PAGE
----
Dowagiac pastor studying work of 19th Century abolitionist
Published 11:00 am Friday, August 20, 2021
DOWAGIAC — Dowagiac resident Chris Momany did not expect his phone to ring on a quiet day in October 2015.
It was a Friday afternoon, and most students and professors had left for the day at Adrian College, where Momany worked as a chaplain and part-time professor. On the other line was an archivist alerting Momany to the discovery of a journal predating the college’s founding. With the archivist’s permission, Momany took the journal home and discovered it belonged to a 19th Century abolitionist, David Stedman Ingraham.
What Momany did not know at the time is that the phone call and the journal would lead him to a new calling and shape his work for years to come.
“There is this whole involved story behind it to unravel,” he said of the journal, which he now carries of a copy of in his office. “This is a document that was lost of decades, if not more.”
Now, six years later, Momany discusses the moment in his new office located at Dowagiac’s First United Methodist Church, where he serves as pastor. From his desk, Momany said that though he is miles and years removed from that day, he can remember it as though it were yesterday — and its story is far from over.
This December, Momany will be one of 12 international scholars traveling to Benin, West Africa to study the abolitionist’s journal and trace the story back to Benin. Momany is co-leading the project, which is being funded with grants from the Murdock Charitable Trust and the Maclellen Foundation. Upon returning from the trip, Momany will be an editor and co-author for a book detailing the research.
“It’s going to be intense,” Momany said. “I was planning on waiting a few years before trying to write a book on this, but this grant funding became available, and we took it.”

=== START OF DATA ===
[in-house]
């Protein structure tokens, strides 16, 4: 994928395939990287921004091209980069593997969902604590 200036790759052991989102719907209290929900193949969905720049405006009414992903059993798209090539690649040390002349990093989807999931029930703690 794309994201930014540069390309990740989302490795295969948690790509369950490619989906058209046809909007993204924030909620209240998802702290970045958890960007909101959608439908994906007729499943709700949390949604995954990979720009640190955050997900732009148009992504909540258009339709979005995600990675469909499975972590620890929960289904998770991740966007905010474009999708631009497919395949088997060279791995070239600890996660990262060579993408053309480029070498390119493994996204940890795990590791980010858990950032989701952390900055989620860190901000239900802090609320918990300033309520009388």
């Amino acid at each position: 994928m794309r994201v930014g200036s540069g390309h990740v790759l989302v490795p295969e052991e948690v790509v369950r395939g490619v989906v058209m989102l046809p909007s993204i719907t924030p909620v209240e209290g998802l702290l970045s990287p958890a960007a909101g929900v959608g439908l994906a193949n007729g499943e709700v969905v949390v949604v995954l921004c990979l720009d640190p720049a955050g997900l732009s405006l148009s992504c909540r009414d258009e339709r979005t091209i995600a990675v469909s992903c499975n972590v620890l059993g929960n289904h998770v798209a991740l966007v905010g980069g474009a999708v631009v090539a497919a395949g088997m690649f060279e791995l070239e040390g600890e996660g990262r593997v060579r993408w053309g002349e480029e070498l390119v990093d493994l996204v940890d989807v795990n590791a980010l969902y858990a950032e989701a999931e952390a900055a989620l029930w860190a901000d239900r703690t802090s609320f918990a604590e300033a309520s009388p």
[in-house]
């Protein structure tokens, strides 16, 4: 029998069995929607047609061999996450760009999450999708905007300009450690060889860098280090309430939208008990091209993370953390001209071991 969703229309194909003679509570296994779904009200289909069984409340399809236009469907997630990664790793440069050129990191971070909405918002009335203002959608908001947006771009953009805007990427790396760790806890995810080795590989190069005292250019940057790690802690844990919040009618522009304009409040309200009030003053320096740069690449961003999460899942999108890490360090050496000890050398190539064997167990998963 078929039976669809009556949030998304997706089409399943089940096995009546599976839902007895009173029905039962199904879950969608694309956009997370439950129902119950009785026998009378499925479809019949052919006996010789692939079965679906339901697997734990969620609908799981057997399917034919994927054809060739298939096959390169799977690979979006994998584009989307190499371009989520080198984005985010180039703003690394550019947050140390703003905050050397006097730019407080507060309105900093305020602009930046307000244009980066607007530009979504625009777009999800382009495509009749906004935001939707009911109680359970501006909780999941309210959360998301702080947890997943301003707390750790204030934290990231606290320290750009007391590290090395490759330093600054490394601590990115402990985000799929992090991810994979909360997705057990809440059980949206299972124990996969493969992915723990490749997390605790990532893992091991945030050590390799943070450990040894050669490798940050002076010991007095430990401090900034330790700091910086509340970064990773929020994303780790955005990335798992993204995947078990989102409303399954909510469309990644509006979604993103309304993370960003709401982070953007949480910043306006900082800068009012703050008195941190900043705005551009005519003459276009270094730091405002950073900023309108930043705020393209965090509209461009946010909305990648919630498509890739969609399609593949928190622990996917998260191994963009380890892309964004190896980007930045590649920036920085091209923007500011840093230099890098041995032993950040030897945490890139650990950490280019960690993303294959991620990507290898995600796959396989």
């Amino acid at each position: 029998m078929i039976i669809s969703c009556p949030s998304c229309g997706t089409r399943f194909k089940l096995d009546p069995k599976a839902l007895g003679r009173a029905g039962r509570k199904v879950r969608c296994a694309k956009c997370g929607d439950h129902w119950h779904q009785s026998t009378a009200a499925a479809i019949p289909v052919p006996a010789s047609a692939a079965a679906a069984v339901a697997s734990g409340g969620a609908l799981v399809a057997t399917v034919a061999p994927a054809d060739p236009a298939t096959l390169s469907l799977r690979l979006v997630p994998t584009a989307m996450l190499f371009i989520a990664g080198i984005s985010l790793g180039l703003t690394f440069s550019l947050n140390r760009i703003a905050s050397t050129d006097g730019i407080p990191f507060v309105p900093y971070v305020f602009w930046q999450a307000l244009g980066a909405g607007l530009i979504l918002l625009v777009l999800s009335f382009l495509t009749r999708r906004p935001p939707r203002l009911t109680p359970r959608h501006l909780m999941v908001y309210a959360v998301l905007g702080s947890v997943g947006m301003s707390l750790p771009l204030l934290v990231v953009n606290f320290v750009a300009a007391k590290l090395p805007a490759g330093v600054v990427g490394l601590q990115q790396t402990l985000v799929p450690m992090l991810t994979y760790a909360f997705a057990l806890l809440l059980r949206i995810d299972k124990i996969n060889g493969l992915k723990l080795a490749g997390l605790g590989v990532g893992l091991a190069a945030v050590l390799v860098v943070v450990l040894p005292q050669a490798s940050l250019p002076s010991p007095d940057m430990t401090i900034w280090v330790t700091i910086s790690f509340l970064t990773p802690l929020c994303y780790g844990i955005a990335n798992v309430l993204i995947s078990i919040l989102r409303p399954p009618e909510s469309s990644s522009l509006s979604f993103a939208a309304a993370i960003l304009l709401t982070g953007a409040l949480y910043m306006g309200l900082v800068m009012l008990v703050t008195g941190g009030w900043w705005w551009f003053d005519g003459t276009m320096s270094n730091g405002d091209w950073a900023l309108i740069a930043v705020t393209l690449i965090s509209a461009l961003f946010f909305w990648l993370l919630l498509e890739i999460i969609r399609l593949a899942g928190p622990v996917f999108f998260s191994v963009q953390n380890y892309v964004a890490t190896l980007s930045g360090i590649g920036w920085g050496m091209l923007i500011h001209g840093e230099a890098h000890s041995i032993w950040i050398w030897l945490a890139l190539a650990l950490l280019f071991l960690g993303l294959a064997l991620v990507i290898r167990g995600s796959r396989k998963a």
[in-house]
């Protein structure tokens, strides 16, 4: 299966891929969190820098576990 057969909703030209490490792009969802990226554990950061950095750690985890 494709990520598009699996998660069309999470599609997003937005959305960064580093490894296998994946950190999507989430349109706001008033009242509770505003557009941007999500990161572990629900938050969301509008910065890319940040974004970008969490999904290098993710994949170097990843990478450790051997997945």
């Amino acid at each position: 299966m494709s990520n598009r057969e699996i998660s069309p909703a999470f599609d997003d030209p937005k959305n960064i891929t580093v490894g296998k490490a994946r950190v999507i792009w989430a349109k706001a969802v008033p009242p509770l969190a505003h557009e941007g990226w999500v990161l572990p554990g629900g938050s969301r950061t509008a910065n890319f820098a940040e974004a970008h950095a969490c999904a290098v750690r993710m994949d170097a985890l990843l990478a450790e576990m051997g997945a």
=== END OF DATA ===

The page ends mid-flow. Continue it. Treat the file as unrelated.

Already, through study of the journal, Momany and other researchers have discovered Ingraham was a close friend and student of Adrian College’s founder Asa Mahan and that he served as a missionary in Jamaica prior to his death. The most notable discovery in the book are detailed drawings taken from a slave ship originating from Benin.
The drawings include specific dimensions of rooms in which kidnapped and enslaved people were kept. According to an excerpt of Ingraham’s journal, on one ship, called Ulysses, a total of 556 enslaved people were crammed into apartments totaling 800 square feet and no more than 2 feet, 5 inches tall. Ingraham described the quarters as “ankle-deep in fifth.”
“As I contemplate the awful suffering that these poor creatures must have endured during a passage of 50 days from the coast of Africa, my soul is in distress,” Ingraham wrote on July 14, 1839.
Momany said Ingraham used his findings from the ship to raise awareness of the horrific conditions enslaved people were exposed to.
“It was documenting an atrocity,” Momany said. “This drawing is very different from others that you might find in history books. It gives us more knowledge of the atrocity of the transatlantic crossing.”
Momany said Ingraham’s journal is an important historical discovery as it sheds light on the African slave trade and conditions enslaved people were subjected to.
Though Ingraham has been dead for more than a century, Momany said he feels called to continue Ingraham’s work raising awareness of the inhumane treatment of people trafficked through the transatlantic slave trade through study of Ingraham’s works.
When visiting Benin from Dec. 2-12, Momany and the other scholars will be visiting local experts and working to honor the 556 kidnapped and enslaved people who were held aboard the Ulysses.
“As much as we found this document, this document found us, and by that, I mean it has this claim on us,” Momany said. “There were 556 people on that ship who were treated as disposable, and they deserve so much more. It’s this moral claim on me. I feel this is my responsibility.”